I would say this, Barb: Be happy you have the first pick in the draft if the Saints lose their last three. Don't be looking for the negatives in it. For free (the deal to get the pick last year was a steal), you're going to be getting the best player in the draft next April.
Do you think the Dolphins can be a better team without Dan Marino, just as the Lions are a better team without Barry Sanders? They looked good with Damon Huard at QB while Marino was out. The defense even played better. I think the defense is slipping because they think Dan has the ball and can save them.
-- Tod Sanderson, Hamden, Conn.
You know my gut feeling on this, Tod? You have a good chance of being right. Not that Marino is the 800-pound gorilla. But just as the Lions now don't have to worry one whit about getting the ball to Sanders X number of times, the Dolphins sans Marino would not have to worry about putting the ball in his hands X times. Believe me, that's been an issue over the years there. This week Jimmy Johnson looks like a guy who detests his quarterback situation because he knows it's one of the things dragging his team down right now.
I'm not saying the Dolphins will be better with Damon Huard. That's foolish. But I am saying it will be interesting to see the Dolphins -- whoever's coaching them next year -- without the focus of the free world on this one great player rather than on the team as a whole.
You were at the Giants-Buffalo game, right? Didn't it look to you like Doug Flutie couldn't throw an accurate pass if his life depended on it? Why is Flutie immune to criticism by the national media about his obviously inferior play this season? Does a scramble now and then make up for his inability to find his receivers?
-- John Kessel, Raleigh, N.C.
I am one of those national media types who really likes what Flutie's doing. Now, he was awful against the Giants. We all saw that. But look at his body of work -- 24 starts -- since he came back to the NFL. In those 24 starts, Flutie has:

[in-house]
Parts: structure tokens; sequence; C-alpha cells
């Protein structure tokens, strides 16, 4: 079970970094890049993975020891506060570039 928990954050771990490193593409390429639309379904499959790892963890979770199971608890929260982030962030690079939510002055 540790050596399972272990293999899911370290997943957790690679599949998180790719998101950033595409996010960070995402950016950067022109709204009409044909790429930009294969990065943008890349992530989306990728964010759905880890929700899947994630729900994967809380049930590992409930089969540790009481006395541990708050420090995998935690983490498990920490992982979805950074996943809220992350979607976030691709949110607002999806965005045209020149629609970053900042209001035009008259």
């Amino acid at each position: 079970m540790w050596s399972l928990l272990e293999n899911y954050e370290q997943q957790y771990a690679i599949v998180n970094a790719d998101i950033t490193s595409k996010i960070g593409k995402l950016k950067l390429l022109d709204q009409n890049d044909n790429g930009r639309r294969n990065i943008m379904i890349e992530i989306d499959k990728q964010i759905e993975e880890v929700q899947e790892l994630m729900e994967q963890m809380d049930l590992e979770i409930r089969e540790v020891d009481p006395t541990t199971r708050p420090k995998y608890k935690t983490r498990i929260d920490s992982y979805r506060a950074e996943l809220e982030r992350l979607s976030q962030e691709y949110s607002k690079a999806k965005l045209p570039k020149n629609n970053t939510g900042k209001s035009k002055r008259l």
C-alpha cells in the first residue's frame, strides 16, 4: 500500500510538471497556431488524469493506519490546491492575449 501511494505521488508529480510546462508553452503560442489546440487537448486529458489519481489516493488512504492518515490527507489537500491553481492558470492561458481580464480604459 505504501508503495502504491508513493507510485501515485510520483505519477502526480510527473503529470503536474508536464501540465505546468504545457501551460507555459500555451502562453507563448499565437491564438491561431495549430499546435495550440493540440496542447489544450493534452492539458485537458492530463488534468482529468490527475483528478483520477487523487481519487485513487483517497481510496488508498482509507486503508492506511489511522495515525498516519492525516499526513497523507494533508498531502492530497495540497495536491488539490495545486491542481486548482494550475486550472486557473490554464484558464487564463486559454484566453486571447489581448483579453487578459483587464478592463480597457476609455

272 more passing yards than Troy Aikman has over his last 24 starts.
Two more touchdown passes than Mark Brunell has over his last 24 starts.
Seven fewer interceptions than Brett Favre has over his last 24 starts.
One more win than Favre.
More rushing yards than any quarterback except Steve McNair.
Now, if Flutie ends the year with three bombs like the Giants game, I go into the off-season weighing whether I want to trade Rob Johnson or keep him around to battle Flutes for the QB job next summer.
Using the formula of can team "A" beat team "B" for rankings, I am worried about my St. Louis Rams. The team I saw take the field in Week 14 did not look like a champion. Please don't think I am putting down one of the truly remarkable seasons in history, but I am worried. If the same Rams team that played New Orleans shows up Sunday at the TWA Dome, Kerry Collins and crew could skate out of St. Louis with their win streak intact. Is there an apparent mental letdown going on here or am I just spoiled by the unbelievable play from earlier in the year?
-- Paul J. Davis, Salem, Ill.
You are spoiled, Paul, but there's something else going on. When a team explodes in the beginning of a season, defenses take some time to get used to it. Now defenses know what the Rams are doing. They're throwing little wrinkles at them. For instance, a couple of teams have spied Marshall Faulk. That means they try to have a player follow Faulk wherever he goes, so he's not the one to kill them. And you're seeing some teams roll coverage to Isaac Bruce's side of the field, so he never goes deep without a safety keeping half an eye on him. The thing I'd worry about with the Rams is if they let a good team like Tampa Bay hang around with them into the fourth quarter. Then young guys who haven't been tested at that level -- Kurt Warner, Torry Holt, Bruce -- get their confidence shaken, and they could lose. Could the Giants do it? Doubtful with their wounded secondary, but I wouldn't have given you a nickel for the Giants' chances at Buffalo either.
In terms of salary cap, how is the impending retirement of Michael Irvin going to affect the Cowboys? And do you see them making a move toward a high-profile free agent (i.e. Tim Brown or Carl Pickens), or trading up in the draft to get a top-quality WR? Cheers.
-- Don Warren, Godmanchester, England
Cheerio, mate! Look for the Cowboys to go hard after Tim Brown if he exercises his option to become a free agent after the season. That's the biggest target of the Cowboys -- finding someone to be a target for Troy Aikman.